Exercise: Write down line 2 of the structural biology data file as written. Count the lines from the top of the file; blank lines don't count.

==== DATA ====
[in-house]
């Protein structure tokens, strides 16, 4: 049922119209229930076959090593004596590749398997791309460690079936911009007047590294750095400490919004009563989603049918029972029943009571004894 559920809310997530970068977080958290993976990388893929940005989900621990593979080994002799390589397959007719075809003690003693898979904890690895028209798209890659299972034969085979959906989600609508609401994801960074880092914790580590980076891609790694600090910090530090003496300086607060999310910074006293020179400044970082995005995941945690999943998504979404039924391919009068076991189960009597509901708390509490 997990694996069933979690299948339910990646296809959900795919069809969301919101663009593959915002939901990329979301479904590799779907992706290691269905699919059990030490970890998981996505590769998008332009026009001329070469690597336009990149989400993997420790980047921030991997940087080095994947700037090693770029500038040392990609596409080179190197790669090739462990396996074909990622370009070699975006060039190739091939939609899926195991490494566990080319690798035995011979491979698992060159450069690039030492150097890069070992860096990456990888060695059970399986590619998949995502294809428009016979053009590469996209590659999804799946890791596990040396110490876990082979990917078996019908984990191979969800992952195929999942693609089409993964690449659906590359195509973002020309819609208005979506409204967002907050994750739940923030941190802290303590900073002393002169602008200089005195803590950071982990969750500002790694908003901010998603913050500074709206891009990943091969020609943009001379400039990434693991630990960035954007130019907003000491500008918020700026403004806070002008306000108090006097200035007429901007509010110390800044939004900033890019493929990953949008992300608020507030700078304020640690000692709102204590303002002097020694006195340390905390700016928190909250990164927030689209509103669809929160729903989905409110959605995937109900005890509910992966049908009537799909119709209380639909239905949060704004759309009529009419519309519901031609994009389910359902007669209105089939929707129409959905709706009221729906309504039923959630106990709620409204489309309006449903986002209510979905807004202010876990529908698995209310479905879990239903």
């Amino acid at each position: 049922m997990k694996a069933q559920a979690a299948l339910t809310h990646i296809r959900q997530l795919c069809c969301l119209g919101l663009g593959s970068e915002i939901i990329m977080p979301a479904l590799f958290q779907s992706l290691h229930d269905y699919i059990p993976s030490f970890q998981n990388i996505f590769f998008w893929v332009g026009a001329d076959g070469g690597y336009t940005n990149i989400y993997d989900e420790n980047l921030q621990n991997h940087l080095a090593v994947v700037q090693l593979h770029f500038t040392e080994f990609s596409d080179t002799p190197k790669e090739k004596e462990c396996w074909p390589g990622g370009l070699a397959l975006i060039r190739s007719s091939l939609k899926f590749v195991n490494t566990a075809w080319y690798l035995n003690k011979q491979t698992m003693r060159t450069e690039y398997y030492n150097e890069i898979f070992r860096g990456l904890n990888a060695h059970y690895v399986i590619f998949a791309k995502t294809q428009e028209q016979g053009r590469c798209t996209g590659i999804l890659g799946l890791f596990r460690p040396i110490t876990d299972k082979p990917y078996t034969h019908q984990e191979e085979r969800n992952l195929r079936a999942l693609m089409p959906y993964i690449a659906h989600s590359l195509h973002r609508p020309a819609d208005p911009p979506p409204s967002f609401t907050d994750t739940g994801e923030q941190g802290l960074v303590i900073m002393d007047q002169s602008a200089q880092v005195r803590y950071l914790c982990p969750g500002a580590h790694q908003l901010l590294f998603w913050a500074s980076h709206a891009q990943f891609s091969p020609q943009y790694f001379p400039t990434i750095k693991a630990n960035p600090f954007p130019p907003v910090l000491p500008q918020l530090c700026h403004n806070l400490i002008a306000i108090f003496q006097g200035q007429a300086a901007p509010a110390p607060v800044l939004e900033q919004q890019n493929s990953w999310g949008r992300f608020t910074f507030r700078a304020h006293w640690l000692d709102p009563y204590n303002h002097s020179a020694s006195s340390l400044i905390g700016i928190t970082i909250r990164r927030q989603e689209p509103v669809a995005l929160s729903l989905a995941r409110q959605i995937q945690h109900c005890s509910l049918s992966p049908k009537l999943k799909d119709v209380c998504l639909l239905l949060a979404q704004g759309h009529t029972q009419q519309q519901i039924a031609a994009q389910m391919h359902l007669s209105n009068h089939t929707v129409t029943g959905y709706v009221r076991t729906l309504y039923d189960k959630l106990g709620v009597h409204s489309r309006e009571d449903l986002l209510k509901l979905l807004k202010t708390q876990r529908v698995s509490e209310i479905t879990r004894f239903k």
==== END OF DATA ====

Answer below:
């Protein structure tokens, strides 16, 4: 049922119209229930076959090593004596590749398997791309460690079936911009007047590294750095400490919004009563989603049918029972029943009571004894 559920809310997530970068977080958290993976990388893929940005989900621990593979080994002799390589397959007719075809003690003693898979904890690895028209798209890659299972034969085979959906989600609508609401994801960074880092914790580590980076891609790694600090910090530090003496300086607060999310910074006293020179400044970082995005995941945690999943998504979404039924391919009068076991189960009597509901708390509490 997990694996069933979690299948339910990646296809959900795919069809969301919101663009593959915002939901990329979301479904590799779907992706290691269905699919059990030490970890998981996505590769998008332009026009001329070469690597336009990149989400993997420790980047921030991997940087080095994947700037090693770029500038040392990609596409080179190197790669090739462990396996074909990622370009070699975006060039190739091939939609899926195991490494566990080319690798035995011979491979698992060159450069690039030492150097890069070992860096990456990888060695059970399986590619998949995502294809428009016979053009590469996209590659999804799946890791596990040396110490876990082979990917078996019908984990191979969800992952195929999942693609089409993964690449659906590359195509973002020309819609208005979506409204967002907050994750739940923030941190802290303590900073002393002169602008200089005195803590950071982990969750500002790694908003901010998603913050500074709206891009990943091969020609943009001379400039990434693991630990960035954007130019907003000491500008918020700026403004806070002008306000108090006097200035007429901007509010110390800044939004900033890019493929990953949008992300608020507030700078304020640690000692709102204590303002002097020694006195340390905390700016928190909250990164927030689209509103669809929160729903989905409110959605995937109900005890509910992966049908009537799909119709209380639909239905949060704004759309009529009419519309519901031609994009389910359902007669209105089939929707129409959905709706009221729906309504039923959630106990709620409204489309309006449903986002209510979905807004202010876990529908698995209310479905879990239903």